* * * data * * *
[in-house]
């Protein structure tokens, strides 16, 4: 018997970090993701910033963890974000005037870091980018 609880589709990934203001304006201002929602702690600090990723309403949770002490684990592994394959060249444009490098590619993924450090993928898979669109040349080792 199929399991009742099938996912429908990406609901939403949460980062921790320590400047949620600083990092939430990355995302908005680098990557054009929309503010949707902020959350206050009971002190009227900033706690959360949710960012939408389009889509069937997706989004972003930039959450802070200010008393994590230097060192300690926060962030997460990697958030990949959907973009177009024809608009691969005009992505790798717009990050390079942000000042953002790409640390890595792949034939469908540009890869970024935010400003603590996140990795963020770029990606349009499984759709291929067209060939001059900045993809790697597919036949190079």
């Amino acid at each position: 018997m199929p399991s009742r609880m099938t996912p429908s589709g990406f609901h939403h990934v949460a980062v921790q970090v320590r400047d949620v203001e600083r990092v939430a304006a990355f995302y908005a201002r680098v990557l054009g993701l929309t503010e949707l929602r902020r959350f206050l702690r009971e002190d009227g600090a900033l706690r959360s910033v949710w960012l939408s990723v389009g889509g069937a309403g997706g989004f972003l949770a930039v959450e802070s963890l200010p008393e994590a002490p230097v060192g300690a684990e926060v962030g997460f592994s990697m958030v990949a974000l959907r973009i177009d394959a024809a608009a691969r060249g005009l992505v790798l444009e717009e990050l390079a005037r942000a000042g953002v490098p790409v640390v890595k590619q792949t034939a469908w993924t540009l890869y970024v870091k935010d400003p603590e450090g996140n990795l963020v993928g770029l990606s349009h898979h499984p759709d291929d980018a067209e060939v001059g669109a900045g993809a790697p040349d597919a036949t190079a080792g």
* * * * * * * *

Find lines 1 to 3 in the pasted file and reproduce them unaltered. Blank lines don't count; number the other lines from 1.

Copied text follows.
[in-house]
């Protein structure tokens, strides 16, 4: 018997970090993701910033963890974000005037870091980018 609880589709990934203001304006201002929602702690600090990723309403949770002490684990592994394959060249444009490098590619993924450090993928898979669109040349080792 199929399991009742099938996912429908990406609901939403949460980062921790320590400047949620600083990092939430990355995302908005680098990557054009929309503010949707902020959350206050009971002190009227900033706690959360949710960012939408389009889509069937997706989004972003930039959450802070200010008393994590230097060192300690926060962030997460990697958030990949959907973009177009024809608009691969005009992505790798717009990050390079942000000042953002790409640390890595792949034939469908540009890869970024935010400003603590996140990795963020770029990606349009499984759709291929067209060939001059900045993809790697597919036949190079």
């Amino acid at each position: 018997m199929p399991s009742r609880m099938t996912p429908s589709g990406f609901h939403h990934v949460a980062v921790q970090v320590r400047d949620v203001e600083r990092v939430a304006a990355f995302y908005a201002r680098v990557l054009g993701l929309t503010e949707l929602r902020r959350f206050l702690r009971e002190d009227g600090a900033l706690r959360s910033v949710w960012l939408s990723v389009g889509g069937a309403g997706g989004f972003l949770a930039v959450e802070s963890l200010p008393e994590a002490p230097v060192g300690a684990e926060v962030g997460f592994s990697m958030v990949a974000l959907r973009i177009d394959a024809a608009a691969r060249g005009l992505v790798l444009e717009e990050l390079a005037r942000a000042g953002v490098p790409v640390v890595k590619q792949t034939a469908w993924t540009l890869y970024v870091k935010d400003p603590e450090g996140n990795l963020v993928g770029l990606s349009h898979h499984p759709d291929d980018a067209e060939v001059g669109a900045g993809a790697p040349d597919a036949t190079a080792g």